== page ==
As well as giving the answers to questions about the derivation of individual words, it is a fascinating book to browse through, and includes extensive lists of prefixes, suffixes, and elements used in the creation of new vocabulary.

5.
Guus Kroonen
Etymological Dictionary of Proto-Germanic

Germanic is one of the best studied branches of the Indo-European language family. This new etymological dictionary offers a wealth of material collected from both old and new Germanic languages, ranging from Gothic to Modern Faroese, from Old English to the Swiss dialects. It covers the largest part of the Proto-Germanic lexicon, containing around 7,000 lexemes. A large number of words for the first time receive an Indo-European reconstruction, and, as a result, the dictionary offers a full implementation of the laryngeal theory. Special focus is further put on the internal evolution of Germanic morphology and its consequences for the study of Germanic etymology.

6.
Vladimir E. Orel
Albanian Etymological Dictionary

This volume is a compendium of Albanian etymology tracing thousands of modern Albanian words back to their origins. It contains detailed information on the Indo-European vocabulary preserved in Albanian as well as on numerous loanwords coming from ancient Greek, Latin, early Romance and Slavic. The ancient elements of the Albanian vocabulary are used for the reconstruction of their Proto-Albanian origin and then compared with their Indo-European parallels. The history of Indo-European words and of early loanwords in Albanian shows the history and culture of the Albanian people reflected in the etymology of the Albanian language. The book also includes a short sketch of Albanian historical phonetics and a bibliography. Every entry is documented and contains earlier etymological explanations and interpretations.

7.
Johnny Cheung
Etymological Dictionary of the Iranian Verb

This work gives a critical survey of all verbs attested in Proto-Iranian based on its descendants. It is accompanied by a critical analysis of the morphology and provenance.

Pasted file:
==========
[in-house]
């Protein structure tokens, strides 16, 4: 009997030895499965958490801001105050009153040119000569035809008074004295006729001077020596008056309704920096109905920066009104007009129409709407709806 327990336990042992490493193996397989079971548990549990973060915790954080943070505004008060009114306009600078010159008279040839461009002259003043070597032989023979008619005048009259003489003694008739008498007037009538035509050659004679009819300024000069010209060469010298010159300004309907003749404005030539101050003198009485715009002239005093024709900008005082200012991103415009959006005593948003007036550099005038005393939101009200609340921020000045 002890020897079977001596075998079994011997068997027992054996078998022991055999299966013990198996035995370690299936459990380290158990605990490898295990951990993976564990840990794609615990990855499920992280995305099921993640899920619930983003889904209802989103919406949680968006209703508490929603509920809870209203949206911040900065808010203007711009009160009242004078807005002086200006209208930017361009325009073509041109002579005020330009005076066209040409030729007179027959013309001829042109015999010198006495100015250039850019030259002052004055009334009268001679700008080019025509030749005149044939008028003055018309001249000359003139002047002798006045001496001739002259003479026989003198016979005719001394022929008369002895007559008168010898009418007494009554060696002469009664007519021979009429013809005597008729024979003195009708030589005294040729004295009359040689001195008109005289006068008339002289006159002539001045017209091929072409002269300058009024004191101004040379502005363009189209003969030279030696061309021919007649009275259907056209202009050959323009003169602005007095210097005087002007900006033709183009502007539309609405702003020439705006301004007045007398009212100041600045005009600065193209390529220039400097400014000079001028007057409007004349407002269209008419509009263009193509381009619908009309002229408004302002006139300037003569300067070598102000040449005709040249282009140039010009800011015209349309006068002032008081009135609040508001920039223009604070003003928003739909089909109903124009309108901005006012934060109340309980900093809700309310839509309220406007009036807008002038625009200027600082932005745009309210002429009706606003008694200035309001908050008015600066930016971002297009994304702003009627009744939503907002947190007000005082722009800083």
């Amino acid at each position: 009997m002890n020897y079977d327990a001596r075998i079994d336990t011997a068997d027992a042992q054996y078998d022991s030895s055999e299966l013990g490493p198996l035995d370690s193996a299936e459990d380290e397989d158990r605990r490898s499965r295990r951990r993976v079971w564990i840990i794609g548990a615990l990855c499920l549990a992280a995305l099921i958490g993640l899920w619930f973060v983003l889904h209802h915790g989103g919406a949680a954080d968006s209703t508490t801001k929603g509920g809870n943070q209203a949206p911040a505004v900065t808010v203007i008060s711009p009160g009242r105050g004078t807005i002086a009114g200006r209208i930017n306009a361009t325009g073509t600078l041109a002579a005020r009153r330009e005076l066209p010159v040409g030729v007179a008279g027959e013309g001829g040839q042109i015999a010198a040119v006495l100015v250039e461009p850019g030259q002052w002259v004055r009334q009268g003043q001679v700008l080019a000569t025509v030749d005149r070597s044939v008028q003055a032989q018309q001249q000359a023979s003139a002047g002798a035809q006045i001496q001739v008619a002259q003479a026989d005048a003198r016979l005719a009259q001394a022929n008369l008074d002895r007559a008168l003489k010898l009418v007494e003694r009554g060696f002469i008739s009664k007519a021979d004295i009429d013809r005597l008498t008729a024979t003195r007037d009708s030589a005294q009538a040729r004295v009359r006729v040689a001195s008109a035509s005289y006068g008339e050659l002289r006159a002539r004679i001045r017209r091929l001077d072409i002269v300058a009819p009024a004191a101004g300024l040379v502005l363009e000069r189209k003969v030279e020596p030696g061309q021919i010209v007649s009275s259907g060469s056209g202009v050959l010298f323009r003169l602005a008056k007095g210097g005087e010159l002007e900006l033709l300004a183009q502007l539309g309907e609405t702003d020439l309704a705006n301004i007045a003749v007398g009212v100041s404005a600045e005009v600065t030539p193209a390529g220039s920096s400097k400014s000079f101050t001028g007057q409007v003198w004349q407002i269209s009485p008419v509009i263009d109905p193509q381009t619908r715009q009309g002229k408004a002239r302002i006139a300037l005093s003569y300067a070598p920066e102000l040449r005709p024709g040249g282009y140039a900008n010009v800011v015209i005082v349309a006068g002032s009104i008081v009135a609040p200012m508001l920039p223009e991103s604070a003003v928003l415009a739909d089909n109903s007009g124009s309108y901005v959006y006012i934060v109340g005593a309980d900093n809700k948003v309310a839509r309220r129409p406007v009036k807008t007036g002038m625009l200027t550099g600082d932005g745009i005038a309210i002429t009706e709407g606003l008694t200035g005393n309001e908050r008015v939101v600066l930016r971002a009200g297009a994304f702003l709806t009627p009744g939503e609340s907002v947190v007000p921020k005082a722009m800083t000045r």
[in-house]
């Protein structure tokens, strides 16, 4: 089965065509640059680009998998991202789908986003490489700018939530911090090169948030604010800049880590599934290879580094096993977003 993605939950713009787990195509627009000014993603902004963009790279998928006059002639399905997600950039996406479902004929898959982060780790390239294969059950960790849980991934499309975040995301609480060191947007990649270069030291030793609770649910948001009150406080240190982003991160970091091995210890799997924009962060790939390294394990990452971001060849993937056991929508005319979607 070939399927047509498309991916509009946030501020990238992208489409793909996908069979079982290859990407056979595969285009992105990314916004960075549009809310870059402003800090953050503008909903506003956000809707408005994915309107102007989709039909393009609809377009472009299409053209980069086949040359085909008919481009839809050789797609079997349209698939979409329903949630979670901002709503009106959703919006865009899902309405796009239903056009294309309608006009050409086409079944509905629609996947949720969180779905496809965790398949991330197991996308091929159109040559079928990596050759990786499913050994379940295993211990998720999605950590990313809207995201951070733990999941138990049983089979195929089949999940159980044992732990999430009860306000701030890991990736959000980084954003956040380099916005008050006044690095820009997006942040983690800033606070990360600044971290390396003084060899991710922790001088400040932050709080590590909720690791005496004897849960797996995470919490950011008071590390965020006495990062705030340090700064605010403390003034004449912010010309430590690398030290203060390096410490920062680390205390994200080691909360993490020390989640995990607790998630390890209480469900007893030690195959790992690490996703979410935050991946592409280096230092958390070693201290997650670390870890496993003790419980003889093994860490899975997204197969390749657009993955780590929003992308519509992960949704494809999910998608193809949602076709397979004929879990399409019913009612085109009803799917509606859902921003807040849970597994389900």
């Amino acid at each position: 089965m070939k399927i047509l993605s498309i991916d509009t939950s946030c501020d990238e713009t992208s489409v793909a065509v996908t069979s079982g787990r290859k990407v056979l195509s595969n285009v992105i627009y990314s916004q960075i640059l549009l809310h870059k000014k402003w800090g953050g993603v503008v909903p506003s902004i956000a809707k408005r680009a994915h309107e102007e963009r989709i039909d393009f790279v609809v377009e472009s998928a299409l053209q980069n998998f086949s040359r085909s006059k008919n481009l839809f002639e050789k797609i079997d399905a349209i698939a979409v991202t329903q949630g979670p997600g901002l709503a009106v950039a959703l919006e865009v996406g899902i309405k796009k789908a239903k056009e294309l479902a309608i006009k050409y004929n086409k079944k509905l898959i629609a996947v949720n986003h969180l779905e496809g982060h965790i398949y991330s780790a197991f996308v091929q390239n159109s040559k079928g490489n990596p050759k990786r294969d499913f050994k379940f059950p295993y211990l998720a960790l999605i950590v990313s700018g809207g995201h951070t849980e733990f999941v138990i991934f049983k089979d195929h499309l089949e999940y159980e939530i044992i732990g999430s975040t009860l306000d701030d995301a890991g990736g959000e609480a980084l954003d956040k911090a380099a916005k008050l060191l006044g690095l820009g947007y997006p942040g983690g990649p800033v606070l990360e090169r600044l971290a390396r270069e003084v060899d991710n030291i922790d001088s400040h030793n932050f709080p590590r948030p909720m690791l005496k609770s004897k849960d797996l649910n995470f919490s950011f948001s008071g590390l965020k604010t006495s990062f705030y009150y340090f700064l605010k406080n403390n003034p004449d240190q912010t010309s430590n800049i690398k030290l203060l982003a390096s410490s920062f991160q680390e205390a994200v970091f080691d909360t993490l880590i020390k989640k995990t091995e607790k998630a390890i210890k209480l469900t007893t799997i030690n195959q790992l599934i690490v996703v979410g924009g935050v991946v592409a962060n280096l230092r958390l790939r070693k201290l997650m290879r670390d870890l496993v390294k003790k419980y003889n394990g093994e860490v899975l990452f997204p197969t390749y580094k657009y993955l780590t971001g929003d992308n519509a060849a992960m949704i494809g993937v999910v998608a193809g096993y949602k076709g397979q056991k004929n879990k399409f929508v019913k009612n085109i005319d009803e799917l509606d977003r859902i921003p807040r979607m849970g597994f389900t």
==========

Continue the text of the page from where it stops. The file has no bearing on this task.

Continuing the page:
8.
Ernest Klein
A Comprehensive Etymological Dictionary of the Hebrew Language for Readers of English

A clear and concise work on the origins of the Hebrew words and their sense development. Each of the c. 32,000 entries is first given in its Hebrew form, then translated into English and analysed etymologically, using Latin transcription for all non-Latin scripts. An indispensable source of biblical, Jewish, modern Hebrew and Near Eastern studies.

9.
Etymological Dictionary of the Armenian Inherited Lexicon

As an Indo-European language, Armenian has been the subject of etymological research for over a hundred years. There are many valuable systematic handbooks, studies and surveys on comparative Armenian linguistics. Almost all of these works, with a few exceptions, mostly concentrate on Classical Armenian and touch the dialects only sporadically. Non-literary data taken from Armenian dialects have largely remained outside of the scope of Indo-European etymological considerations. This book provides an up-to-date description of the Indo-European lexical stock of Armenian with systematic inclusion of dialectal data. It incorporates the lexical, phonetic, and morphological material in the Armenian dialects into the etymological treatment of the Indo-European lexicon. In this respect it is completely new.